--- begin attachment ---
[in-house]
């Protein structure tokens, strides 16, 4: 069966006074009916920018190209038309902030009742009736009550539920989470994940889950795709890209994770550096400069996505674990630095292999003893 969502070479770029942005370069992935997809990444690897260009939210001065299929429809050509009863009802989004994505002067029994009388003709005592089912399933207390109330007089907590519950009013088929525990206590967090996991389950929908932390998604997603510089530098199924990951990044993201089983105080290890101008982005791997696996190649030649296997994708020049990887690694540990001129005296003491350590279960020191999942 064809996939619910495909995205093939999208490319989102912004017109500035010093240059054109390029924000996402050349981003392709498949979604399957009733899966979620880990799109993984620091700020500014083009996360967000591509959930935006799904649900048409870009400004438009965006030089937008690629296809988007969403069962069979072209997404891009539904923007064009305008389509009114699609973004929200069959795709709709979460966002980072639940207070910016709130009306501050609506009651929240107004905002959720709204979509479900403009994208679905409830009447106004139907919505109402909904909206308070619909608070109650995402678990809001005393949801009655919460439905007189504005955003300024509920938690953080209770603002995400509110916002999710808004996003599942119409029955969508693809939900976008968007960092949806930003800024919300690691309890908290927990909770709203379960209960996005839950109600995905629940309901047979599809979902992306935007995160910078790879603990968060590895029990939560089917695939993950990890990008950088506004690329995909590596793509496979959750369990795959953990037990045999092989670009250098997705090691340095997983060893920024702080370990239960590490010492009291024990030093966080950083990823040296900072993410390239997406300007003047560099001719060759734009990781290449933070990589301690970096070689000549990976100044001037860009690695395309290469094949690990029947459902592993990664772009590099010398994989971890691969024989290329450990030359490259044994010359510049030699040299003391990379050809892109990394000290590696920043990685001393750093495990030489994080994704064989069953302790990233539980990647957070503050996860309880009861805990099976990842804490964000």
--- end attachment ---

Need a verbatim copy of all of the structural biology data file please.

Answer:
[in-house]
């Protein structure tokens, strides 16, 4: 069966006074009916920018190209038309902030009742009736009550539920989470994940889950795709890209994770550096400069996505674990630095292999003893 969502070479770029942005370069992935997809990444690897260009939210001065299929429809050509009863009802989004994505002067029994009388003709005592089912399933207390109330007089907590519950009013088929525990206590967090996991389950929908932390998604997603510089530098199924990951990044993201089983105080290890101008982005791997696996190649030649296997994708020049990887690694540990001129005296003491350590279960020191999942 064809996939619910495909995205093939999208490319989102912004017109500035010093240059054109390029924000996402050349981003392709498949979604399957009733899966979620880990799109993984620091700020500014083009996360967000591509959930935006799904649900048409870009400004438009965006030089937008690629296809988007969403069962069979072209997404891009539904923007064009305008389509009114699609973004929200069959795709709709979460966002980072639940207070910016709130009306501050609506009651929240107004905002959720709204979509479900403009994208679905409830009447106004139907919505109402909904909206308070619909608070109650995402678990809001005393949801009655919460439905007189504005955003300024509920938690953080209770603002995400509110916002999710808004996003599942119409029955969508693809939900976008968007960092949806930003800024919300690691309890908290927990909770709203379960209960996005839950109600995905629940309901047979599809979902992306935007995160910078790879603990968060590895029990939560089917695939993950990890990008950088506004690329995909590596793509496979959750369990795959953990037990045999092989670009250098997705090691340095997983060893920024702080370990239960590490010492009291024990030093966080950083990823040296900072993410390239997406300007003047560099001719060759734009990781290449933070990589301690970096070689000549990976100044001037860009690695395309290469094949690990029947459902592993990664772009590099010398994989971890691969024989290329450990030359490259044994010359510049030699040299003391990379050809892109990394000290590696920043990685001393750093495990030489994080994704064989069953302790990233539980990647957070503050996860309880009861805990099976990842804490964000």